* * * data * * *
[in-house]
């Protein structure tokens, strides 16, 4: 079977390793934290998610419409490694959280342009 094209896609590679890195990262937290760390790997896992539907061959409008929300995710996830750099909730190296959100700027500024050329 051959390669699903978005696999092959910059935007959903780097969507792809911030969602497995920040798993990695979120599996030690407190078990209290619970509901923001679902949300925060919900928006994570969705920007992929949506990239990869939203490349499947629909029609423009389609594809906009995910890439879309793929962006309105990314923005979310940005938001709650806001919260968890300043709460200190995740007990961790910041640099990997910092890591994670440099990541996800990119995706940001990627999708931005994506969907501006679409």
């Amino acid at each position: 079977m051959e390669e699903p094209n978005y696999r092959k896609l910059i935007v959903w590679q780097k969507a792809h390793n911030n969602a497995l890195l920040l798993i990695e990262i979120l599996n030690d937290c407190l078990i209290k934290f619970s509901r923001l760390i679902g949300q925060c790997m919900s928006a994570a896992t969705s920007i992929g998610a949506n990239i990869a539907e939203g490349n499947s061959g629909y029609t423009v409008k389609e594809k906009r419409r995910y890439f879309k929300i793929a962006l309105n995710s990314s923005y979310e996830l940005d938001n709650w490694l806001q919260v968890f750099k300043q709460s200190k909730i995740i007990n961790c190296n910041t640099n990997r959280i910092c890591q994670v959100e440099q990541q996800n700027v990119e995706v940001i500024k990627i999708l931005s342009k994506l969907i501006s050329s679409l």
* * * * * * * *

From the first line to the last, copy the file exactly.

[in-house]
């Protein structure tokens, strides 16, 4: 079977390793934290998610419409490694959280342009 094209896609590679890195990262937290760390790997896992539907061959409008929300995710996830750099909730190296959100700027500024050329 051959390669699903978005696999092959910059935007959903780097969507792809911030969602497995920040798993990695979120599996030690407190078990209290619970509901923001679902949300925060919900928006994570969705920007992929949506990239990869939203490349499947629909029609423009389609594809906009995910890439879309793929962006309105990314923005979310940005938001709650806001919260968890300043709460200190995740007990961790910041640099990997910092890591994670440099990541996800990119995706940001990627999708931005994506969907501006679409």
């Amino acid at each position: 079977m051959e390669e699903p094209n978005y696999r092959k896609l910059i935007v959903w590679q780097k969507a792809h390793n911030n969602a497995l890195l920040l798993i990695e990262i979120l599996n030690d937290c407190l078990i209290k934290f619970s509901r923001l760390i679902g949300q925060c790997m919900s928006a994570a896992t969705s920007i992929g998610a949506n990239i990869a539907e939203g490349n499947s061959g629909y029609t423009v409008k389609e594809k906009r419409r995910y890439f879309k929300i793929a962006l309105n995710s990314s923005y979310e996830l940005d938001n709650w490694l806001q919260v968890f750099k300043q709460s200190k909730i995740i007990n961790c190296n910041t640099n990997r959280i910092c890591q994670v959100e440099q990541q996800n700027v990119e995706v940001i500024k990627i999708l931005s342009k994506l969907i501006s050329s679409l």